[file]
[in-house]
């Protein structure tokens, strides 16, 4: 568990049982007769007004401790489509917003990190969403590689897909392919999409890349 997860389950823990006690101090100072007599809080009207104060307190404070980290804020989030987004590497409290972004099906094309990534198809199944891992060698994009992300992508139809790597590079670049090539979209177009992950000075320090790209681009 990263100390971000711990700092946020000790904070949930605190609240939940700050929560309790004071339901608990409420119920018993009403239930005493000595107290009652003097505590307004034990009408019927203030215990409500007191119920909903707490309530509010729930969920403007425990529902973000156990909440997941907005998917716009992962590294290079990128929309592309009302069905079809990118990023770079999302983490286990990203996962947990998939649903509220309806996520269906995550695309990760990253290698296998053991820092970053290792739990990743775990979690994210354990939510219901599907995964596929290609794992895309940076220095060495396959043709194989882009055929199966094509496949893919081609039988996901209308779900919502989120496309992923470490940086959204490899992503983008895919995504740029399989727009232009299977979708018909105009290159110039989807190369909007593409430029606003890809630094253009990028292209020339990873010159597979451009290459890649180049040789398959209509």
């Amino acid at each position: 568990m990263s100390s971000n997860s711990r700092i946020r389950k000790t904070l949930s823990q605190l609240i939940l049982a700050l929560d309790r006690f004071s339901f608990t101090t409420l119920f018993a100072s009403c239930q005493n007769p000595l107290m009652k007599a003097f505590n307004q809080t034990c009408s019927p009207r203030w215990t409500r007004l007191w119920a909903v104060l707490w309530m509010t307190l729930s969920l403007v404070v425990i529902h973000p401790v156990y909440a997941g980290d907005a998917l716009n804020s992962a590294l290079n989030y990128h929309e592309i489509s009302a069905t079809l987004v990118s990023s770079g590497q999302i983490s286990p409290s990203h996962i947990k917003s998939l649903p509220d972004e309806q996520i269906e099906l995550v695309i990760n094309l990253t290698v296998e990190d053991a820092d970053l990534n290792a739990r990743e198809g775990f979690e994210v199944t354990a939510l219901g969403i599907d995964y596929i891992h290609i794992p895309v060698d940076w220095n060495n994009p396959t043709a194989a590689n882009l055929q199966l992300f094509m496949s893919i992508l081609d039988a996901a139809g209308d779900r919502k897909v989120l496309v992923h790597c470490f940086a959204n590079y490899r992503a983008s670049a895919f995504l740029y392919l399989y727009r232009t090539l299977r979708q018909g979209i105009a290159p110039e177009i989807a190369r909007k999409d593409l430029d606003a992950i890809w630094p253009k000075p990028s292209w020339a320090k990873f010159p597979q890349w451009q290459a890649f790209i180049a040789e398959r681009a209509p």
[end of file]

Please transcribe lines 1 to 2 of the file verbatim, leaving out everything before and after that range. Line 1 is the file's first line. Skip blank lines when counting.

[in-house]
């Protein structure tokens, strides 16, 4: 568990049982007769007004401790489509917003990190969403590689897909392919999409890349 997860389950823990006690101090100072007599809080009207104060307190404070980290804020989030987004590497409290972004099906094309990534198809199944891992060698994009992300992508139809790597590079670049090539979209177009992950000075320090790209681009 990263100390971000711990700092946020000790904070949930605190609240939940700050929560309790004071339901608990409420119920018993009403239930005493000595107290009652003097505590307004034990009408019927203030215990409500007191119920909903707490309530509010729930969920403007425990529902973000156990909440997941907005998917716009992962590294290079990128929309592309009302069905079809990118990023770079999302983490286990990203996962947990998939649903509220309806996520269906995550695309990760990253290698296998053991820092970053290792739990990743775990979690994210354990939510219901599907995964596929290609794992895309940076220095060495396959043709194989882009055929199966094509496949893919081609039988996901209308779900919502989120496309992923470490940086959204490899992503983008895919995504740029399989727009232009299977979708018909105009290159110039989807190369909007593409430029606003890809630094253009990028292209020339990873010159597979451009290459890649180049040789398959209509």